Tissue heavy metal concentrations of stranded California sea lions (Zalophus californianus) in Southern California

Erin R. Harper, Judy A. St. Leger, Jody A. Westberg, Lisa Mazzaro, Todd Schmitt, Tom H. Reidarson, Melinda Tucker, Dee H. Cross, Birgit Puschner

Research output: Contribution to journalArticlepeer-review

13 Scopus citations


Concentrations of nine heavy metals (As, Cd, Cu, Fe, Hg, Pb, Mn, Mo and Zn) were determined in the hepatic and renal tissues of 80 stranded California sea lions (Zalophus californianus). Significant age-dependant increases were observed in liver and kidney concentrations of cadmium and mercury, and renal zinc concentrations. Hepatic iron concentrations were significantly higher in females than males. Animals with suspected domoic acid associated pathological findings had significantly higher concentrations of liver and kidney cadmium; and significantly higher liver mercury concentrations when compared to animals classified with infectious disease or traumatic mortality. Significantly higher hepatic burdens of molybdenum and zinc were found in animals that died from infectious diseases. This is the largest study of tissue heavy metal concentrations in California sea lions to date. These data demonstrate how passive monitoring of stranded animals can provide insight into environmental impacts on marine mammals.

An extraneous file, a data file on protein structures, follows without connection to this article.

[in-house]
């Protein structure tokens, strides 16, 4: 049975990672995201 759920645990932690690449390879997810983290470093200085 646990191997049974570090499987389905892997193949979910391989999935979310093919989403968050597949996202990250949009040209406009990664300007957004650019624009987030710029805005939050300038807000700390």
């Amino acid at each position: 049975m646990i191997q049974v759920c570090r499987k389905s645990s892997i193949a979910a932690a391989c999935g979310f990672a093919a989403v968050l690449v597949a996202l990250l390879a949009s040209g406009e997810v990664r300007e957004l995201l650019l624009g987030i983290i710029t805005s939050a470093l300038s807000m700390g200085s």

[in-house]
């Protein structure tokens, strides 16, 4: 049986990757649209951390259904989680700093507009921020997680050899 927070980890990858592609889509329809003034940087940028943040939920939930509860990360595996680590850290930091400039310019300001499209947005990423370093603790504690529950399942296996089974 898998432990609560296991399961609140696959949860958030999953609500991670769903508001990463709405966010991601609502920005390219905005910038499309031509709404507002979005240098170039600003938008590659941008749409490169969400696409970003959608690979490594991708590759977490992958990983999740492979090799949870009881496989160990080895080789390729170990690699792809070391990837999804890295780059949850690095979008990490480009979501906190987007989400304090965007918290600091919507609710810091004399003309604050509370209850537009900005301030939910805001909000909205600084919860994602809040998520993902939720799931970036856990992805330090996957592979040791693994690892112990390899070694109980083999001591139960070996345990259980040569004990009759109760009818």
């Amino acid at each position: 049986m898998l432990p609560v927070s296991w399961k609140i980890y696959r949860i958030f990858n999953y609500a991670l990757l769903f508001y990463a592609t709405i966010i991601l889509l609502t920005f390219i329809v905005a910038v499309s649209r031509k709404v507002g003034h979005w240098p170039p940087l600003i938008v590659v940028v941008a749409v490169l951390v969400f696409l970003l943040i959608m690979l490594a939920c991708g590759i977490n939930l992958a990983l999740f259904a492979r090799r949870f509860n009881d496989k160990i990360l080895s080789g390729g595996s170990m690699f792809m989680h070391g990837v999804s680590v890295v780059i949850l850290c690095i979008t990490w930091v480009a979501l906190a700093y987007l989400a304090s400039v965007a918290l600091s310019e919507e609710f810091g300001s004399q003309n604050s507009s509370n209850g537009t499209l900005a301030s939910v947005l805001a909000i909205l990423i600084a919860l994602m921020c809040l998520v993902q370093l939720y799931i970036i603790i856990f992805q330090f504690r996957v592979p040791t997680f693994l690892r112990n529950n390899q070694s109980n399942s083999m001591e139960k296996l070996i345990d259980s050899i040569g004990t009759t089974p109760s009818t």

Original languageEnglish (US)
Pages (from-to)677-682
Number of pages6
JournalEnvironmental Pollution
Issue number3
StatePublished - Jun 2007


  • California sea lion
  • Contaminants
  • Heavy metals
  • Stranded animals
  • Zalophus californianus

ASJC Scopus subject areas

  • Environmental Chemistry
  • Environmental Science(all)
  • Pollution


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